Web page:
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Article
March 20, 1926

MORPHINE HUNGER AND THE SMOOTH MUSCLE REACTIONA STUDY OF THE HABITUÉ

Author Affiliations

PHILADELPHIA

JAMA. 1926;86(12):835. doi:10.1001/jama.1926.02670380025011
Abstract

The balance of the vagus and sympathetic parts of the vegetative nervous system is influenced by the action of morphine, as is well seen in the contraction of the pupil. The chief function of the vegetative nervous system is its control over smooth, or involuntary, muscle as is found in the pupil, the stomach, the intestines, the heart, etc. In a study of the smooth muscle reaction of the stomach and large intestine as a means of estimation of the vagus-sympathetic balance of the vegetative nervous system, we found that the gastro-intestinal smooth muscle, as viewed by the roentgen ray, could be used as an index or criterion, and this we have called the smooth muscle reaction.1 Blood pressure effects are also expressions of the influence of the vegetative nervous system on smooth, or involuntary, muscle.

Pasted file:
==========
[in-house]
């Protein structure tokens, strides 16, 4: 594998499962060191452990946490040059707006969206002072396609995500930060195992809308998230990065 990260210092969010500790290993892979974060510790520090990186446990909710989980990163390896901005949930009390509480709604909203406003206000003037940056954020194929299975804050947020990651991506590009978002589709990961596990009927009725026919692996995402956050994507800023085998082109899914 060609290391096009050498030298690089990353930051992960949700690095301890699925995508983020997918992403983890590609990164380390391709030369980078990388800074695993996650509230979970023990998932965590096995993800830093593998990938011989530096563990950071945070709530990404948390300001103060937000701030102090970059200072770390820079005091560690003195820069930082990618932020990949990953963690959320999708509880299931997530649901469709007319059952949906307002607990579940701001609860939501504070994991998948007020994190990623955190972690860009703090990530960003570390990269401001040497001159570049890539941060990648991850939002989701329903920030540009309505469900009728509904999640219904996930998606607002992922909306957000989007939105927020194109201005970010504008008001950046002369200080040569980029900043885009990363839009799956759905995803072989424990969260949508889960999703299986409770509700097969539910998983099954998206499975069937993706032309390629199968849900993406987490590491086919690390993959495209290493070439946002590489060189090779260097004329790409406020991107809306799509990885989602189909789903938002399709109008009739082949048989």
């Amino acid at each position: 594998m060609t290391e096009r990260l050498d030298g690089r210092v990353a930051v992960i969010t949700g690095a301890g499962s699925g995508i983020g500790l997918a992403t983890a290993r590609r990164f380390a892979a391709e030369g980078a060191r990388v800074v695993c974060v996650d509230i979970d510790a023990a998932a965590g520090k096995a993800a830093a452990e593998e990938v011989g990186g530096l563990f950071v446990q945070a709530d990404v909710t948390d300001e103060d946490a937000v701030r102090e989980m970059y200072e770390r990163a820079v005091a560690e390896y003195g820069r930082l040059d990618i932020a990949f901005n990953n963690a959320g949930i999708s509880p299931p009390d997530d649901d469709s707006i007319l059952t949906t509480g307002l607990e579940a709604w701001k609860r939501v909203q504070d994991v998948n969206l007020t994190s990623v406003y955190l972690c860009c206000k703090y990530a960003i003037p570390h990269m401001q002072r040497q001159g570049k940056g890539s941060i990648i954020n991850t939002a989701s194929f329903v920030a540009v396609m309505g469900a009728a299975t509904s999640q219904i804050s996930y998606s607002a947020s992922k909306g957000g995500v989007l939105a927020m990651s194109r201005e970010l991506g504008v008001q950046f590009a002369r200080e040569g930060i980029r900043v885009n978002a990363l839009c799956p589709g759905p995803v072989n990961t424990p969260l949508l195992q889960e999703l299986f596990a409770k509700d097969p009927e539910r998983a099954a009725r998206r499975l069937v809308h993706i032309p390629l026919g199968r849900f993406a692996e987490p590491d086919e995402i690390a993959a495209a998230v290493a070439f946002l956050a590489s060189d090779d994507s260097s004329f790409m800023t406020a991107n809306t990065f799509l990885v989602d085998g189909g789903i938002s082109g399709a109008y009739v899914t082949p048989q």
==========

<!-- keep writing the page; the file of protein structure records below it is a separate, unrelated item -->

In this research, a number of drugs, gland extracts and salts were studied;

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